Fish & Game's cutting edge nose-to-tail cuisine involves a lot of roasting and smoking. The restaurant has two fireplaces, one of which is used for roasting meats, and what has been described as a "very serious smoker"--all of which produce smoke, and despite elaborate efforts to mitigate it, the smoke permeates the neighborhood. The restaurant's nearest neighbors complain that the smoke prevents them from opening doors and windows for ventilation and from using their backyards and outdoor spaces. When the smoke emanating from Fish & Game is at its worst, which often happens late at night, neighbors report that it seeps through closed windows and doors and causes burning eyes and throats, nausea, and headaches.
Earlier this month, responding to complaints from Michael Harris and Melinda Slover, who reside and have retail businesses at 253 Warren Street and 259 Warren Street respectively, Peter Wurster, Hudson code enforcement officer, issued to an Order to Remedy to the owners of Fish & Game "for smoke emission that adversely affects the surrounding area," in violation of Paragraph 325-27 (A) of the city code. In response to this action, the owners of Fish & Game are reportedly installing additional baffling and filtering, attempting for a third time to eliminate the problem.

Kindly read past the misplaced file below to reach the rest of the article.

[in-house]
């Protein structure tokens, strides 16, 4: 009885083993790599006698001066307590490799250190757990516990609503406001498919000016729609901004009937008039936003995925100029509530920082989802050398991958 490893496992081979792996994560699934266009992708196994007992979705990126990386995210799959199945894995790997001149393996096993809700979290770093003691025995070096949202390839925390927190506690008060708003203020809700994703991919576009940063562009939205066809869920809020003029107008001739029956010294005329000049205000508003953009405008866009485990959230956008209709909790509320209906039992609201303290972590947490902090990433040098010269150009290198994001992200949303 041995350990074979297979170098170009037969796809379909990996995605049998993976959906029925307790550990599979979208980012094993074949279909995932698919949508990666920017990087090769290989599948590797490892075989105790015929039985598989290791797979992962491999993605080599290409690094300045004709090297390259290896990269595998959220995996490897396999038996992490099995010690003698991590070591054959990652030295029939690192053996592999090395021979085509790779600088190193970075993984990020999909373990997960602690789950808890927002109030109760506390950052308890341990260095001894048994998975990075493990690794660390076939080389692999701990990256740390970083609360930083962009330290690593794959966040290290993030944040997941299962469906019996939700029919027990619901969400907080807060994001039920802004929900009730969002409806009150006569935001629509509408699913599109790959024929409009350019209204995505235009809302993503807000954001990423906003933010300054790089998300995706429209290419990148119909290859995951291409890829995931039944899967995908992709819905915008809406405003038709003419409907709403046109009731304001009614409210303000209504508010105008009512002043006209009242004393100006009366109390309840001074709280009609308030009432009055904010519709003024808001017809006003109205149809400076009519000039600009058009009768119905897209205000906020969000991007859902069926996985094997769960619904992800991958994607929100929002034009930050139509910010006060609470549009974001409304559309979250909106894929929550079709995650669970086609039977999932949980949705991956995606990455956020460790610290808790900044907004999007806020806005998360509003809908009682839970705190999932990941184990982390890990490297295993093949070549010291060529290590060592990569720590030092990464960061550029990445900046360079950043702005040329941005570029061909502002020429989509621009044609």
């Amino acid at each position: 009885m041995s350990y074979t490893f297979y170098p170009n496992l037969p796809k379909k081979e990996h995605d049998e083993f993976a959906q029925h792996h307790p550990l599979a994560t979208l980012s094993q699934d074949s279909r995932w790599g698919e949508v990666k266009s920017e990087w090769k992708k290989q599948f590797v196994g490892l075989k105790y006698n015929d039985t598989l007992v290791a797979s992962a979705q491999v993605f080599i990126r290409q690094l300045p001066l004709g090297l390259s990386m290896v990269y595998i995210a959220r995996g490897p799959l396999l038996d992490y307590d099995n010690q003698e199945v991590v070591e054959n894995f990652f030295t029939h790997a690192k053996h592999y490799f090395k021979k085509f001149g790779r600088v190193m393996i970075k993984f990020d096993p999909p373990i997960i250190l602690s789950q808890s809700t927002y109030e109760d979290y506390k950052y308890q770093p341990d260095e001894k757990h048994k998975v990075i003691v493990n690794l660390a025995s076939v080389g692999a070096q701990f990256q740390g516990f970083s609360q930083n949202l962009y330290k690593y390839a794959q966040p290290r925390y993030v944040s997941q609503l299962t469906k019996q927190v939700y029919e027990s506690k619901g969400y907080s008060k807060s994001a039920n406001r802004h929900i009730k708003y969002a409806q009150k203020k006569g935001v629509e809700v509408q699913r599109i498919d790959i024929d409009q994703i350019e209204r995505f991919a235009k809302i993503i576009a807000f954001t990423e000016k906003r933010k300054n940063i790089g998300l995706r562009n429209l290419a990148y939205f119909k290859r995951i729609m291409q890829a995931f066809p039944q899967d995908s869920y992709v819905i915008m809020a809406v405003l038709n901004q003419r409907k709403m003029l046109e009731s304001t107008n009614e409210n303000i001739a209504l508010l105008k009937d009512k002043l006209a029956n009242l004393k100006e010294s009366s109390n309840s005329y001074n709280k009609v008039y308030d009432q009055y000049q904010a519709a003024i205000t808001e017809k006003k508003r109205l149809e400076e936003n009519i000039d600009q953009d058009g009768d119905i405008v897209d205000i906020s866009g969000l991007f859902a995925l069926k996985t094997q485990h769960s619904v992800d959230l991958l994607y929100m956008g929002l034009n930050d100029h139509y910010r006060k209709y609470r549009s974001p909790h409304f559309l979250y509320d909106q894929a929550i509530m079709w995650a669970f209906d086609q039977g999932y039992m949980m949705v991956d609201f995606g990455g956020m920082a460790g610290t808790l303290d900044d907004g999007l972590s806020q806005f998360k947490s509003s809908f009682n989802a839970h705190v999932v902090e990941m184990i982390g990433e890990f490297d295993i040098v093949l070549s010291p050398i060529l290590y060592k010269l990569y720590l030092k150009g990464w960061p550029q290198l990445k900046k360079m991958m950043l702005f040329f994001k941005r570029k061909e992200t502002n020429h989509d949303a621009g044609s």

Meanwhile, the complainants are investigating the permitting process for the restaurant to try to discover why the project was never the subject of a public hearing, so that some of the problems they are now experiencing could have been addressed before the fact. The restaurant is located on the edge of the LWRP Waterfront Revitalization Area, and the new zoning for the area, adopted in November 2011, designates the west side of Third Street from Cherry Alley south as Residential. Although the building has been used as commercial space since around 2005, it is not clear when the building was granted a use variance to be a commercial establishment.
Then there is the issue that Peggy Polenberg, who lives on Warren Street not far from Fish & Game, has brought up at Historic Preservation Commission meetings more than once. The alterations proposed for the building, among them converting what had previously been a kind of car port at the back of the building into kitchen space, came before the HPC in May 2012, and a certificate of appropriateness was granted. The drawings presented to the HPC with the application, however, indicate only an air conditioning compressor and an exhaust vent on the roof of the addition--nothing like the elaborate array of equipment that was ultimately installed there.